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Q: Running in Colorado ( Answered 5 out of 5 stars,   1 Comment )
Subject: Running in Colorado
Category: Sports and Recreation > Training
Asked by: kylelos-ga
List Price: $17.50
Posted: 10 Oct 2005 18:15 PDT
Expires: 09 Nov 2005 17:15 PST
Question ID: 578702
Hello, I run cross country in Corpus Christi, Texas with my teamates
at Texas A&M Corpus Christi. We are wanting to train in Colorado this
summer because of the altitude to better our training. We were
wondering how long it would take us to recieve benefit from living and
training in Colorado, and how long we would have to train for it to
have a lasting effect? Would it make any difference at all? Thanks!
Subject: Re: Running in Colorado
Answered By: denco-ga on 11 Oct 2005 08:13 PDT
Rated:5 out of 5 stars
Howdy kylelos-ga,

The answers to your questions and more can be found on The Center for High
Altitude Training at Northern Arizona University web site.  The Center for
High Altitude Training is an official US Olympic Training Site.

"How much of an increase in performance can take place?
Generally, sport scientists place the increase in performance gained from
altitude training in the 3-5% range.
How long does it usually take in order to adjust to a higher altitude?

Generally speaking, as elevation increases, the time for acclimatization to
occur is also increased. It takes about 2 weeks to acclimatize to altitudes
of 2000 to 2500 meters (6500 to 8200 feet) ...
In order to capitalize on the relevant metabolic and cardiovascular
adaptations, a stay of at least 2 weeks is usually recommended (although
more recent research is pointing toward the need to stay closer to 4 weeks
in order to maximize red cell mass).
Does everyone respond the same to altitude?

No - responses to altitude are extremely individual."

There are some, such as the web site, that state that
"live high and train low" or living at high altitude and training at low
altitude, is the route to go.

"Studies have found that living at high altitude and training at low
altitude (live high/train low) leads to increased performance, increased
red blood cell mass and increased VO2 max."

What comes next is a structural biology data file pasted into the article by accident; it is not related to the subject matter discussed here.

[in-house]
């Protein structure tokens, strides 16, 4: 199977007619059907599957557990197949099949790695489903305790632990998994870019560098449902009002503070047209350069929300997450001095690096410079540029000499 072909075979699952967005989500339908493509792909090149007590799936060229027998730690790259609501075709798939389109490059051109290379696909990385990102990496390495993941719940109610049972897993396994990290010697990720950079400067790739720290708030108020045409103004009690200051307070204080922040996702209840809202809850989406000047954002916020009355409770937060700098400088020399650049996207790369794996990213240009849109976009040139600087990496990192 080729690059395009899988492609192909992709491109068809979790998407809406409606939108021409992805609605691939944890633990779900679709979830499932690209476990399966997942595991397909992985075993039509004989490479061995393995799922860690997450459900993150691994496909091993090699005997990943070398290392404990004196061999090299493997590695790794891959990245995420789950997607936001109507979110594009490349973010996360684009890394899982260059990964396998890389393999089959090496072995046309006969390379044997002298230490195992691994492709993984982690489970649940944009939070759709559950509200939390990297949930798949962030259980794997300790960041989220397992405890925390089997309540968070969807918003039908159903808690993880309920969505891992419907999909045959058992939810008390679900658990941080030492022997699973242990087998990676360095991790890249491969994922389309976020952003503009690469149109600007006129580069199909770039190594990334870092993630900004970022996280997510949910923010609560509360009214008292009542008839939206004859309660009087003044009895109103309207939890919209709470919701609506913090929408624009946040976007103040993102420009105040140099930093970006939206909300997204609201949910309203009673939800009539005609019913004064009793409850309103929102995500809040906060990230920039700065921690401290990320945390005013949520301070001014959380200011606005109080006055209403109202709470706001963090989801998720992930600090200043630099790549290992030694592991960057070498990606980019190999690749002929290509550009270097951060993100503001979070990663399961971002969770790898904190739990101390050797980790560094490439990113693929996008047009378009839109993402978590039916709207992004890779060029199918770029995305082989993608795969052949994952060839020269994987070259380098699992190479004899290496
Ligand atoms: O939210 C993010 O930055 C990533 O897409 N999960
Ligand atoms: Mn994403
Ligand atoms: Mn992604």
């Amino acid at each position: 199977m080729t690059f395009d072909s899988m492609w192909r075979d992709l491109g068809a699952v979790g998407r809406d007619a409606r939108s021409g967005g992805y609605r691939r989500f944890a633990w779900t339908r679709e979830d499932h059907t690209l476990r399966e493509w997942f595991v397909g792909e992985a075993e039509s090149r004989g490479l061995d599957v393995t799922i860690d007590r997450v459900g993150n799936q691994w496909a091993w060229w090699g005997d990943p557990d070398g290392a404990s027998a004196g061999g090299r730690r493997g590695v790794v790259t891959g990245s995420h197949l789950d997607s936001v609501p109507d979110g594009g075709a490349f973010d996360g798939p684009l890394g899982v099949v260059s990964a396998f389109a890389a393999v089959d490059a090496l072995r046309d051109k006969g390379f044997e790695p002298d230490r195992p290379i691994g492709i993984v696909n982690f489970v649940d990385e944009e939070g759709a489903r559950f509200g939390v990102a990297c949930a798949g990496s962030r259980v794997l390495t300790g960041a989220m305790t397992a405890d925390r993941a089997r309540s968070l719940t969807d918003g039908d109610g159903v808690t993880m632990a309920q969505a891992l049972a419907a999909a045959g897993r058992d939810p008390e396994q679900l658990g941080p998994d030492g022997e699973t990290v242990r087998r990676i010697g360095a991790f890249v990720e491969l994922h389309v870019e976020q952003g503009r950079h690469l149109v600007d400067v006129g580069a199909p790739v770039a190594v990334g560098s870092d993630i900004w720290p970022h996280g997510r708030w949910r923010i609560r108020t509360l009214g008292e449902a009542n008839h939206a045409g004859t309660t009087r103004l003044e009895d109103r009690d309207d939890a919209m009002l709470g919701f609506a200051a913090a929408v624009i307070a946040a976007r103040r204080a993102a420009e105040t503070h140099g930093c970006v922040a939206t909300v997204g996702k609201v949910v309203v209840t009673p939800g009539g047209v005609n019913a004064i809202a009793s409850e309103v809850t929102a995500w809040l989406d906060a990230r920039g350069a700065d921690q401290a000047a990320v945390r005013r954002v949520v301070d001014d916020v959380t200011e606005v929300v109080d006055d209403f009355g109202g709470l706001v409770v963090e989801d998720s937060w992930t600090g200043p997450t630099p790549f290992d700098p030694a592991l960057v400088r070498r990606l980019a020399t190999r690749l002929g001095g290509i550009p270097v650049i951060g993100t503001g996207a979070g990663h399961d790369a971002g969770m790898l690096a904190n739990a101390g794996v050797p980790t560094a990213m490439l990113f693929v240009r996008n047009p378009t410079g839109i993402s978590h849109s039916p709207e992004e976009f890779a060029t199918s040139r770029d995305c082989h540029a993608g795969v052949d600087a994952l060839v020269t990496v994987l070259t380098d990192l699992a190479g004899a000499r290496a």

The article "Altitude Training for Sea-Level Competition" by A Baker and
W G Hopkins, covers how long the effect lasts, and the "live high and
train low" effect.

"The extra red blood cells and the enhancement of performance are
probably lost by 2-3 months after return from altitude. Living and
training at altitude is less effective than living at altitude and
training near sea level, because the lack of oxygen at altitude results
in detraining through reduction in intensity of training."

You will want to read the above referenced pages in detail for more on
how to adapt to altitude, whether one will respond to high altitude
training, if one would benefit from taking iron supplements before
going to altitude, etc.

So, it looks the best approach might be to live, and possibly do some
light training, at an altitude of 6500 to 8200 feet for 2 to 4 weeks,
and then back to Corpus Christi for intensive training, just prior to
an event.  There are lots of places in Colorado that are in that
altitude range.

If you need any clarification, please feel free to ask.

Search strategy:

Google search on: "high altitude training"

Google search on: "high altitude training" loss

Looking Forward, denco-ga - Google Answers Researcher
kylelos-ga rated this answer:5 out of 5 stars

Subject: Re: Running in Colorado
From: denco-ga on 11 Oct 2005 17:06 PDT
Appreciate the 5 star rating, kylelos-ga.  Thanks!

Looking Forward, denco-ga - Google Answers Researcher

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